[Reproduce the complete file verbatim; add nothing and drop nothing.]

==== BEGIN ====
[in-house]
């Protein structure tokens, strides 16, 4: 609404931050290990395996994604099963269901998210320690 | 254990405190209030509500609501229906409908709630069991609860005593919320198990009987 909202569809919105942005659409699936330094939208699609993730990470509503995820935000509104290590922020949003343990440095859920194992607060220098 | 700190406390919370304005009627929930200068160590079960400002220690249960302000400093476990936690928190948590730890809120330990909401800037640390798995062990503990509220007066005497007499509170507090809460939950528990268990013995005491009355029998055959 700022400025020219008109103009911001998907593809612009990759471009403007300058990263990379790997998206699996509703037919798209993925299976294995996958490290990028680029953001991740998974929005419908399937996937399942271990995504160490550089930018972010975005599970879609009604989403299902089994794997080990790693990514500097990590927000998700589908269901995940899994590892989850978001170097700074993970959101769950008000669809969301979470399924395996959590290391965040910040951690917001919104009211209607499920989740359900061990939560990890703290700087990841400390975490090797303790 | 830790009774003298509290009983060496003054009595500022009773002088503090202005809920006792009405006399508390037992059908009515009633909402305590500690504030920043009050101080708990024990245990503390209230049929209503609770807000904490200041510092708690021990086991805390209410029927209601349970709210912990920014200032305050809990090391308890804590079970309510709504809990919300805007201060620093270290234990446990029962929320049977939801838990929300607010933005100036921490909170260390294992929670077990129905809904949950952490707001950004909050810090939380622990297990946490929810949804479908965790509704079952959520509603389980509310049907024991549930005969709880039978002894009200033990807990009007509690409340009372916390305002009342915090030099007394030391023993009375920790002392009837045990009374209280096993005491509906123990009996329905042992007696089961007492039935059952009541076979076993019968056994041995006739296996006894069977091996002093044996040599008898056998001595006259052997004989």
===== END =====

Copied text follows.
[in-house]
């Protein structure tokens, strides 16, 4: 609404931050290990395996994604099963269901998210320690 | 254990405190209030509500609501229906409908709630069991609860005593919320198990009987 909202569809919105942005659409699936330094939208699609993730990470509503995820935000509104290590922020949003343990440095859920194992607060220098 | 700190406390919370304005009627929930200068160590079960400002220690249960302000400093476990936690928190948590730890809120330990909401800037640390798995062990503990509220007066005497007499509170507090809460939950528990268990013995005491009355029998055959 700022400025020219008109103009911001998907593809612009990759471009403007300058990263990379790997998206699996509703037919798209993925299976294995996958490290990028680029953001991740998974929005419908399937996937399942271990995504160490550089930018972010975005599970879609009604989403299902089994794997080990790693990514500097990590927000998700589908269901995940899994590892989850978001170097700074993970959101769950008000669809969301979470399924395996959590290391965040910040951690917001919104009211209607499920989740359900061990939560990890703290700087990841400390975490090797303790 | 830790009774003298509290009983060496003054009595500022009773002088503090202005809920006792009405006399508390037992059908009515009633909402305590500690504030920043009050101080708990024990245990503390209230049929209503609770807000904490200041510092708690021990086991805390209410029927209601349970709210912990920014200032305050809990090391308890804590079970309510709504809990919300805007201060620093270290234990446990029962929320049977939801838990929300607010933005100036921490909170260390294992929670077990129905809904949950952490707001950004909050810090939380622990297990946490929810949804479908965790509704079952959520509603389980509310049907024991549930005969709880039978002894009200033990807990009007509690409340009372916390305002009342915090030099007394030391023993009375920790002392009837045990009374209280096993005491509906123990009996329905042992007696089961007492039935059952009541076979076993019968056994041995006739296996006894069977091996002093044996040599008898056998001595006259052997004989």